How much money does your lifestyle cost?
What have you abandoned for the Gospel of Christ? Not just given up, or done without, but utterly forsaken?
Could you realistically live on $50,000 a year or less... and give the rest away?
In his disquieting book, Radical; Taking Back Your Faith From the American Dream, pastor David Platt asks bluntly, "what is Jesus worth to you?"
Givers or Takers?
To say such a question smacks of counterculturalism puts it mildly. I have never been to a church in my entire life that took such an aggressive tone against hedonism and affluence. Many pastors preach against the evils of consumerism, but it's usually based on a sliding scale of relativism.
Believers who live in Beverly Hills can, without feeling any pain, cut stuff out of their budgets that would probably fund an entire family in Tulsa, Oklahoma for at least a year. Many suburban families think sacrifice starts with foregoing cable TV. And who doesn't instinctively pine for higher-paying promotions, more luxurious homes, and a robust retirement portfolio?
Platt says that, basically, all we like sheep have gone astray, and the evangelical church has folded like wet cardboard into the sticky syrup of materialism and wealth-building. To be true disciples, we must eschew the trappings of conventional suburban society and devote ourselves to a style of servanthood which prioritizes ministry to the poor and disenfranchised instead of the accomplished and successful.
Hope or Hype?
At first, it all sounds tantalizing radical, which plays into Platt's entire theme. Of course! We've all been sucked into the world's system of transient rewards and profits before principles. In many of my essays, I myself have struck out against America's dominant church culture which has become inbred with love of money, stuff, and importance. So, I thought, since nobody's listening to me, maybe they'll listen to some buff over-achiever. We've gotta re-prioritize ourselves!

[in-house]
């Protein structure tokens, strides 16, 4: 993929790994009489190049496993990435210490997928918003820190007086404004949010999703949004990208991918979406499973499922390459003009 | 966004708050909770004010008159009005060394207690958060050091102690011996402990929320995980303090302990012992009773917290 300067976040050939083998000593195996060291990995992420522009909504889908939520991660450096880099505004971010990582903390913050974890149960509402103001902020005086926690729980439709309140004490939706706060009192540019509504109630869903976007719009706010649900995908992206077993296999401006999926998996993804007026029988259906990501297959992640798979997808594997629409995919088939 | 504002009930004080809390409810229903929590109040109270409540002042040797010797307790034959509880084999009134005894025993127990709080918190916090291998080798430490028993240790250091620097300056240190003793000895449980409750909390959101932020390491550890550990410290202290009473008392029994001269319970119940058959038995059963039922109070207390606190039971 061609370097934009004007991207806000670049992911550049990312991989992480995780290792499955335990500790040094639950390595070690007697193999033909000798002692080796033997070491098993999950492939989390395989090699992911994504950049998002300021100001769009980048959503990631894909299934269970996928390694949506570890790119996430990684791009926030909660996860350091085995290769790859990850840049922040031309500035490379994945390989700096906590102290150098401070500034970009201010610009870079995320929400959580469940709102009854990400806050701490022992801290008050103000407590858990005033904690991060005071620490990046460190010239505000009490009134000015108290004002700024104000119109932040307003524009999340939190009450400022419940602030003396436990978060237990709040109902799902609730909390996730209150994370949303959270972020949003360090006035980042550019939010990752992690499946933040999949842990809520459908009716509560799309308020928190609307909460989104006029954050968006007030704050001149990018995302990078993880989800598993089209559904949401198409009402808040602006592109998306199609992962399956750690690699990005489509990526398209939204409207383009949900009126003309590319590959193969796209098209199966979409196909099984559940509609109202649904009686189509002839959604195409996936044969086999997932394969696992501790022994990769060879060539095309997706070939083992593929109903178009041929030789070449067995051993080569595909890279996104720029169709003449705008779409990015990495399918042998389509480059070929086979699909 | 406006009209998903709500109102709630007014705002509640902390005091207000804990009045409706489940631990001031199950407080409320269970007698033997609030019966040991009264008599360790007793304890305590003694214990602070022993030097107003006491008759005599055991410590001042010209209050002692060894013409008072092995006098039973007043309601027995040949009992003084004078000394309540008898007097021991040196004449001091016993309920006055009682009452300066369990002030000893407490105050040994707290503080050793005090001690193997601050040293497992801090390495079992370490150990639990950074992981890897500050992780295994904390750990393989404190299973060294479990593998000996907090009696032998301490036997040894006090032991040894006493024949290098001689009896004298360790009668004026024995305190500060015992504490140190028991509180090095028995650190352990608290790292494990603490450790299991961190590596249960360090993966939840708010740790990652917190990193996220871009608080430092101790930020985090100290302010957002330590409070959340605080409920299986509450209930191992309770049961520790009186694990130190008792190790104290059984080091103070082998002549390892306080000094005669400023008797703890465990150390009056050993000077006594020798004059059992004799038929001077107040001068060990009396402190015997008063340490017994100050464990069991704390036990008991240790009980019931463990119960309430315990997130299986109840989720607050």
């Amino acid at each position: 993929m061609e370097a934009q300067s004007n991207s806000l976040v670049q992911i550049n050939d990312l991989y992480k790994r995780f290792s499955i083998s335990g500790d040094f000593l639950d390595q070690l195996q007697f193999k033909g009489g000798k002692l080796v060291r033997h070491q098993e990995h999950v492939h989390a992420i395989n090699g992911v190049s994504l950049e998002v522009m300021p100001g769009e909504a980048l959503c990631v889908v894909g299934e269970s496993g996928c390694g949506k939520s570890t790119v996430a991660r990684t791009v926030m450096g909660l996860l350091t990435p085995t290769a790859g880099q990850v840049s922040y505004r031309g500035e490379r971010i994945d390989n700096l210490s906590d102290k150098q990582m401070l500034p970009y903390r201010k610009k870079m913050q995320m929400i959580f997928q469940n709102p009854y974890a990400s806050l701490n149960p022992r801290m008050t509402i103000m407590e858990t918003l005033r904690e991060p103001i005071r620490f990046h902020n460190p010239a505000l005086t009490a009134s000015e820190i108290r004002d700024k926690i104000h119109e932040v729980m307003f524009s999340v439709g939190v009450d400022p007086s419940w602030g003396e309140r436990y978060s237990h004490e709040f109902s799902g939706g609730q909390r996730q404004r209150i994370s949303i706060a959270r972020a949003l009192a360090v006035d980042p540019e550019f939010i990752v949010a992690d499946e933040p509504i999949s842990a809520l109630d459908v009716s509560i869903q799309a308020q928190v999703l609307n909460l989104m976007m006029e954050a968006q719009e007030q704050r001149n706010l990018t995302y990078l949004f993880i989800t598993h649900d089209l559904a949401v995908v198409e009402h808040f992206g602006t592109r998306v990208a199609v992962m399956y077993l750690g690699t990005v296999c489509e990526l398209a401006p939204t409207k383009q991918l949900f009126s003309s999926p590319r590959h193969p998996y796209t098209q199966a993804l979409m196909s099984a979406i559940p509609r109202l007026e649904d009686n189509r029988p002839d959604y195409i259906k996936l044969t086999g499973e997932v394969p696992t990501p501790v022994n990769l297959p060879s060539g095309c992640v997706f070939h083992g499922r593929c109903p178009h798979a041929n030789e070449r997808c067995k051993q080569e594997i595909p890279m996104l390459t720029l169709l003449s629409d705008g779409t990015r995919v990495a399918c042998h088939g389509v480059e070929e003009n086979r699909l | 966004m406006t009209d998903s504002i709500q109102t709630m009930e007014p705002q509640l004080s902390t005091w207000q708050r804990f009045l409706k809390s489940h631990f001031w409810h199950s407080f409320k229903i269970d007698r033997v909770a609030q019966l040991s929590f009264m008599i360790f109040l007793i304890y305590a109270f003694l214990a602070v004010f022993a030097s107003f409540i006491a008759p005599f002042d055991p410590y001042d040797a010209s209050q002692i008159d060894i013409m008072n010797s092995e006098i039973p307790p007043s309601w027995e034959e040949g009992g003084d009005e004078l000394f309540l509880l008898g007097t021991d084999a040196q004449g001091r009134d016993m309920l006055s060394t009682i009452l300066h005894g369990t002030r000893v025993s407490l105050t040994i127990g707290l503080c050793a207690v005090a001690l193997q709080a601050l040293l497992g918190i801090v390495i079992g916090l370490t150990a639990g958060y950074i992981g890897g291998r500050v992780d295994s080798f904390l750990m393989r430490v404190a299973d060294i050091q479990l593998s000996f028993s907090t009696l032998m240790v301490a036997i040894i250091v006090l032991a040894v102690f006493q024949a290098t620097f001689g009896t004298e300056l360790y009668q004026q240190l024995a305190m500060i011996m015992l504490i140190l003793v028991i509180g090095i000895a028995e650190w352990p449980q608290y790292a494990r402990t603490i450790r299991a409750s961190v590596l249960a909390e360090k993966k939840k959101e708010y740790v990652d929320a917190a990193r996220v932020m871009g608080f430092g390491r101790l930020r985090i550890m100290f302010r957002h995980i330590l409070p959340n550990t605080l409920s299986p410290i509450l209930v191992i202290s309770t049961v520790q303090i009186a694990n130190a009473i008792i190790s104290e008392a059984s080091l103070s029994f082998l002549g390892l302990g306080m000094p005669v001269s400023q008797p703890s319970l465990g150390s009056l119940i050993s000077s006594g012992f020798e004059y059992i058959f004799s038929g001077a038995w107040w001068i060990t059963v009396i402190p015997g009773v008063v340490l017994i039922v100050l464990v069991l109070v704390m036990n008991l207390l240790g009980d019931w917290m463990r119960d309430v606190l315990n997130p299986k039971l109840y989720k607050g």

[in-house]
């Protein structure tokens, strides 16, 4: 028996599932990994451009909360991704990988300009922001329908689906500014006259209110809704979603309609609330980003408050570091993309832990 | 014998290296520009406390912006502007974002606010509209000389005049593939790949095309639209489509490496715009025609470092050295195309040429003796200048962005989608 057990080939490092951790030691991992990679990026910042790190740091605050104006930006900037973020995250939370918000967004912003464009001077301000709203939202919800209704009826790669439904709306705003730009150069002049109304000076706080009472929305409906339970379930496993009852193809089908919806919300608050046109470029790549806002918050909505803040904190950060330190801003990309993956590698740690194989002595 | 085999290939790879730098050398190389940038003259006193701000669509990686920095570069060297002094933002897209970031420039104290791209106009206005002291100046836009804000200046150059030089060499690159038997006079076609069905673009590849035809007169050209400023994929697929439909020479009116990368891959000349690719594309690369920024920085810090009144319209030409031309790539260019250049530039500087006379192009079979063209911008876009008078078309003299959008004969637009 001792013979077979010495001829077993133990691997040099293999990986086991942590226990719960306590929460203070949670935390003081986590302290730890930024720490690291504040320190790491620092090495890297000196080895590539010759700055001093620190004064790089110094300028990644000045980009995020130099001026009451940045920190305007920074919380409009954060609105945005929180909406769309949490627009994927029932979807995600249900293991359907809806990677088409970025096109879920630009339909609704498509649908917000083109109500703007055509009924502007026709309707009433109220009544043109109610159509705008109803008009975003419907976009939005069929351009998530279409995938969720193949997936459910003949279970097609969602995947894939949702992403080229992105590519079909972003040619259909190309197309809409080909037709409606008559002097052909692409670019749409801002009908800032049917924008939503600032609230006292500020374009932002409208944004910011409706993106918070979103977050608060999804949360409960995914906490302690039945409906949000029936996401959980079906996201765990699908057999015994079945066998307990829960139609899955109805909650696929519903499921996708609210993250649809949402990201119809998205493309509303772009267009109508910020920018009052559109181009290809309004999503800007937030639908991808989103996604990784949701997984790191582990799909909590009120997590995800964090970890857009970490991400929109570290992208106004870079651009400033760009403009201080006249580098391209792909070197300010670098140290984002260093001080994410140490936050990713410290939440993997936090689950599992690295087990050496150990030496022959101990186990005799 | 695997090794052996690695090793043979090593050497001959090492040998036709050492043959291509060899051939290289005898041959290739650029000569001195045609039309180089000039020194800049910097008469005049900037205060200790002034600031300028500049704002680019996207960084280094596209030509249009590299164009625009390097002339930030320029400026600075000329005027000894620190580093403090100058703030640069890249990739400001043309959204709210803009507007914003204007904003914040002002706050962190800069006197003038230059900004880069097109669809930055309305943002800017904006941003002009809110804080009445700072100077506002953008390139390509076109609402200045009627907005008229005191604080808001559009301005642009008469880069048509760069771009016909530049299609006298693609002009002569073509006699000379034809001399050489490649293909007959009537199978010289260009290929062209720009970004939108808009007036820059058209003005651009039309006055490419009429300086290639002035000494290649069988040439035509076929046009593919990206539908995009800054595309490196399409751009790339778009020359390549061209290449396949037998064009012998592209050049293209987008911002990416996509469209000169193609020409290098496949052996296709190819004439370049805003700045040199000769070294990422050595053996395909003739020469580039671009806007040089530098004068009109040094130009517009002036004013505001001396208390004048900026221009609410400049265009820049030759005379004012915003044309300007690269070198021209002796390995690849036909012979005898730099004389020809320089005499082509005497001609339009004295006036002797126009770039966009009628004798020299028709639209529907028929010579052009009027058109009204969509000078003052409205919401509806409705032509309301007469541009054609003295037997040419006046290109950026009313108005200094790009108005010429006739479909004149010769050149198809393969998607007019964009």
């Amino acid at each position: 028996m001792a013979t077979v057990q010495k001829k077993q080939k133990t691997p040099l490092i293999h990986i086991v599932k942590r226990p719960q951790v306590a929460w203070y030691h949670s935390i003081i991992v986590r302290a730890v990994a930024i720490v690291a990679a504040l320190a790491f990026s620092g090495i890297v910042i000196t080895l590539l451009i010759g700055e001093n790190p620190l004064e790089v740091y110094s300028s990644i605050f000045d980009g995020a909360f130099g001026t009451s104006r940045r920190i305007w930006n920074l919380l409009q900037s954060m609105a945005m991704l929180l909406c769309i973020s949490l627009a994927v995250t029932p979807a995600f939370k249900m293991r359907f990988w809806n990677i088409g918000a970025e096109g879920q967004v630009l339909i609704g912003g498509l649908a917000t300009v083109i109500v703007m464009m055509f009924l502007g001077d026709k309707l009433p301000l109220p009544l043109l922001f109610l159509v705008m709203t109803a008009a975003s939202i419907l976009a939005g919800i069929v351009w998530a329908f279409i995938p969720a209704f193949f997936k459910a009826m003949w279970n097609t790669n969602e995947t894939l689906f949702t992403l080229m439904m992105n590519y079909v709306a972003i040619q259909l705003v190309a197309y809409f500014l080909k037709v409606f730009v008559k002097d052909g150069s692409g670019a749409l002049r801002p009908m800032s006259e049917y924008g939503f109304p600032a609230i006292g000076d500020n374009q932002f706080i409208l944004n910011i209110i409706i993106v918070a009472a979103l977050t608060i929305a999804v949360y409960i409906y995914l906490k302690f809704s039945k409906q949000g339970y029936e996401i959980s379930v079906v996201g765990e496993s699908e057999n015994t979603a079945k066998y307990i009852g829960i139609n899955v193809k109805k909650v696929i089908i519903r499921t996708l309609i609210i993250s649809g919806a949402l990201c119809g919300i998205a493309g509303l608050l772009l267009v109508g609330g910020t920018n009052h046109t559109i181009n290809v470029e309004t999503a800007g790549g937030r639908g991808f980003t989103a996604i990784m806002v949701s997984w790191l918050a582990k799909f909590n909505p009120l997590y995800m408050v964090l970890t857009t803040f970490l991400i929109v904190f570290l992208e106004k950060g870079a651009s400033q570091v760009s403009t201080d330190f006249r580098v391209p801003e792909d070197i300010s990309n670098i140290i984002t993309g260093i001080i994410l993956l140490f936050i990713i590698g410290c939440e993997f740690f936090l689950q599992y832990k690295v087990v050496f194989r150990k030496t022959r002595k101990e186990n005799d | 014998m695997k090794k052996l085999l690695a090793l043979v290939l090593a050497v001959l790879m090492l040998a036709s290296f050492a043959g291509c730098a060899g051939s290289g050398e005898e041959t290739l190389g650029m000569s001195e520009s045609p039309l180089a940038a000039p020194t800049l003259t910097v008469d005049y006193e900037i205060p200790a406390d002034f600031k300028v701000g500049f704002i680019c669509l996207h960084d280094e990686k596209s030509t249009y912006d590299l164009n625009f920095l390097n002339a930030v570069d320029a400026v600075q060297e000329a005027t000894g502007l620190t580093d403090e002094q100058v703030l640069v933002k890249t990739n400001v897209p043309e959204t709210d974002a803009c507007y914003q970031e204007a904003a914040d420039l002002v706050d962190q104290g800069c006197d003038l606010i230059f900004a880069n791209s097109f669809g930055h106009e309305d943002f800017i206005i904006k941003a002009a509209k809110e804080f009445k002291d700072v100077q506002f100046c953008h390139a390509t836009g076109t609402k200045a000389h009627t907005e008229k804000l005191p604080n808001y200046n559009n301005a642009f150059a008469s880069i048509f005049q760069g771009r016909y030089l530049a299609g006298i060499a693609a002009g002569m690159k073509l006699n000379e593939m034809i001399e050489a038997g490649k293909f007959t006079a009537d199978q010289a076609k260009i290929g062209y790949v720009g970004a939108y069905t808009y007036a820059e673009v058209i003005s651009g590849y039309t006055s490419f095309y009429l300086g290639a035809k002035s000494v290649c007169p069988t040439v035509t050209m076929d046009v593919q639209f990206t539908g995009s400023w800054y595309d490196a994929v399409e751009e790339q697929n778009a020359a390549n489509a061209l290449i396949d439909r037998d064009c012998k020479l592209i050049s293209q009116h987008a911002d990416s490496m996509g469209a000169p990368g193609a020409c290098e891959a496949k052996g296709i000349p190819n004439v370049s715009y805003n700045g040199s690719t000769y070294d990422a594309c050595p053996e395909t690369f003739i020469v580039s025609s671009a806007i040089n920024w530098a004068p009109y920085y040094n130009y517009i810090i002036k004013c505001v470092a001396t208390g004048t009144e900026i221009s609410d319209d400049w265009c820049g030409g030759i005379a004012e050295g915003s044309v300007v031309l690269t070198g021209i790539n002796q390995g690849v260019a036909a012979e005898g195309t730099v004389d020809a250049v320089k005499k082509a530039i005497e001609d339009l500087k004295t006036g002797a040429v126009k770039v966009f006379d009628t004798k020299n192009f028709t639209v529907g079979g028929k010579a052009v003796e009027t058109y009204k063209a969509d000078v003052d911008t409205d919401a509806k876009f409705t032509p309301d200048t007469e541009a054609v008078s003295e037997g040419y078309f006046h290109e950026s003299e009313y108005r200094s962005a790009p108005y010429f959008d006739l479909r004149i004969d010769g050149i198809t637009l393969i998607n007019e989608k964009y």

Yet, the cynic in me wants to summarily dismiss Platt's Radical as simply the requisite book by another Type-A pastor trying to single-handedly change the world. Still in his early 30's, he already holds two undergrad degrees, two Masters degrees, and a PhD. He leads a large, hip, contemporary Southern Baptist congregation in Alabama. He's the next new kid on the block.
Plus, as I should know, it's SO easy to bash America's Christian culture these days. How really radical is Platt's premise? Our audacious affluence relative to the rest of the world, coupled with our relative stinginess - evangelicals reportedly tithe only 4% of their income annually - makes for plentiful opportunities to rub the noses of our fellow brothers and sisters in Christ in, well, something not entirely pleasant.
On his church and book websites, Platt ladles out a heavy dose of good-old-fashioned Baptist guilt and gushes with a trendy We-Are-The-World evangelism which appears to jive with what most of us have been taught about Christianity. Indeed, even Calvinists don't need Baptists to teach us about total depravity, nor is any believer excluded from the mandate to share our faith. But at what point does "love of money," which seems to be Platt's niche in this discussion, plague both the rich and the poor?